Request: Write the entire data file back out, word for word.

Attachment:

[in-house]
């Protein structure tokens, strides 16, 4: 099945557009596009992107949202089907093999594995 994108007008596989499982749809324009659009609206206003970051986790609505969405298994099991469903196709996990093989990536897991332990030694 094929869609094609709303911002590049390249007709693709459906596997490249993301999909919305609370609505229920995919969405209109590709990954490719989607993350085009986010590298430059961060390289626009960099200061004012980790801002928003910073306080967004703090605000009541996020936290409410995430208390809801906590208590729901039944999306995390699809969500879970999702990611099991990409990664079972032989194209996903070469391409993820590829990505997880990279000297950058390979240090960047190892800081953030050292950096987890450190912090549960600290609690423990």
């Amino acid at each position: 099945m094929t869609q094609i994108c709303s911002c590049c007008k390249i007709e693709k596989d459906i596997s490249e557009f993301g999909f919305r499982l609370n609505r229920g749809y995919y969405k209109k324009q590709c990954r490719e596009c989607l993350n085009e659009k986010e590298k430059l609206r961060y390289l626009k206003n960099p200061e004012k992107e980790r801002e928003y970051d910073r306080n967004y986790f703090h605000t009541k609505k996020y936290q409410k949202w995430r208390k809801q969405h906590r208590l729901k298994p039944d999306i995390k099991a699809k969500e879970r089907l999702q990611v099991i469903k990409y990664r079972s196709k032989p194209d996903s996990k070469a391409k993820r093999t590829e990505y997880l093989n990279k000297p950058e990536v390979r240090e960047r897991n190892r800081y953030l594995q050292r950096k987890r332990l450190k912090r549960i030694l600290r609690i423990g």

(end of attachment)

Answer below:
[in-house]
């Protein structure tokens, strides 16, 4: 099945557009596009992107949202089907093999594995 994108007008596989499982749809324009659009609206206003970051986790609505969405298994099991469903196709996990093989990536897991332990030694 094929869609094609709303911002590049390249007709693709459906596997490249993301999909919305609370609505229920995919969405209109590709990954490719989607993350085009986010590298430059961060390289626009960099200061004012980790801002928003910073306080967004703090605000009541996020936290409410995430208390809801906590208590729901039944999306995390699809969500879970999702990611099991990409990664079972032989194209996903070469391409993820590829990505997880990279000297950058390979240090960047190892800081953030050292950096987890450190912090549960600290609690423990």
């Amino acid at each position: 099945m094929t869609q094609i994108c709303s911002c590049c007008k390249i007709e693709k596989d459906i596997s490249e557009f993301g999909f919305r499982l609370n609505r229920g749809y995919y969405k209109k324009q590709c990954r490719e596009c989607l993350n085009e659009k986010e590298k430059l609206r961060y390289l626009k206003n960099p200061e004012k992107e980790r801002e928003y970051d910073r306080n967004y986790f703090h605000t009541k609505k996020y936290q409410k949202w995430r208390k809801q969405h906590r208590l729901k298994p039944d999306i995390k099991a699809k969500e879970r089907l999702q990611v099991i469903k990409y990664r079972s196709k032989p194209d996903s996990k070469a391409k993820r093999t590829e990505y997880l093989n990279k000297p950058e990536v390979r240090e960047r897991n190892r800081y953030l594995q050292r950096k987890r332990l450190k912090r549960i030694l600290r609690i423990g």